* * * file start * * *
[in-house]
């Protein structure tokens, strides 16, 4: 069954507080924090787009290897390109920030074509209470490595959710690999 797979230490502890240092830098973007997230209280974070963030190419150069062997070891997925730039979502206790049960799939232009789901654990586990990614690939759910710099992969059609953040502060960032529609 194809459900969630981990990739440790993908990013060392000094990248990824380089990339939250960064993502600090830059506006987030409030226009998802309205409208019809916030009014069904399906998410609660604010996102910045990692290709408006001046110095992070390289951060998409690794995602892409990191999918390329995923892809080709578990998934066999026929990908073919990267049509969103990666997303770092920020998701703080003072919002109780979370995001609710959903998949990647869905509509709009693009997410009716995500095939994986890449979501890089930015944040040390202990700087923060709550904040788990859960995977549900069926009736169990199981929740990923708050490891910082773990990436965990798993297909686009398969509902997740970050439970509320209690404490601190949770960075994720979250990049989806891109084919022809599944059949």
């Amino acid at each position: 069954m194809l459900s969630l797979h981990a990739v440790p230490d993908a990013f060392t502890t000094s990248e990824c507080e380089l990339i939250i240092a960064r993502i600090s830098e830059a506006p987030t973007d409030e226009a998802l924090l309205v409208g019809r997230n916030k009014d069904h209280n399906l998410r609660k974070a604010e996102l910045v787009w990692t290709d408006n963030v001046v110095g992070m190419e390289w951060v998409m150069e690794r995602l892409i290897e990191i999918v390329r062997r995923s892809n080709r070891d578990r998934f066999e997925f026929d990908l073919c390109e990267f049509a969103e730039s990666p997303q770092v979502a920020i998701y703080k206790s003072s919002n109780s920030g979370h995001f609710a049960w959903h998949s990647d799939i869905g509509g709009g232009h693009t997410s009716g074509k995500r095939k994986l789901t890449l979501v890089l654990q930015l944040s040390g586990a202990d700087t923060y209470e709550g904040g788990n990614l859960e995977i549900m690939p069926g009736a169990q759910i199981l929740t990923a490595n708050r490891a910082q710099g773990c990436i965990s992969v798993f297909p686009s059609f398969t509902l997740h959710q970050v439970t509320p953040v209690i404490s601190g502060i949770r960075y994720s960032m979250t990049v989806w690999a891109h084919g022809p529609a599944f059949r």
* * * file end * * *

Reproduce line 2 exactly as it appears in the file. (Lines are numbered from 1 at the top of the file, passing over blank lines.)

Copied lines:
């Protein structure tokens, strides 16, 4: 069954507080924090787009290897390109920030074509209470490595959710690999 797979230490502890240092830098973007997230209280974070963030190419150069062997070891997925730039979502206790049960799939232009789901654990586990990614690939759910710099992969059609953040502060960032529609 194809459900969630981990990739440790993908990013060392000094990248990824380089990339939250960064993502600090830059506006987030409030226009998802309205409208019809916030009014069904399906998410609660604010996102910045990692290709408006001046110095992070390289951060998409690794995602892409990191999918390329995923892809080709578990998934066999026929990908073919990267049509969103990666997303770092920020998701703080003072919002109780979370995001609710959903998949990647869905509509709009693009997410009716995500095939994986890449979501890089930015944040040390202990700087923060709550904040788990859960995977549900069926009736169990199981929740990923708050490891910082773990990436965990798993297909686009398969509902997740970050439970509320209690404490601190949770960075994720979250990049989806891109084919022809599944059949």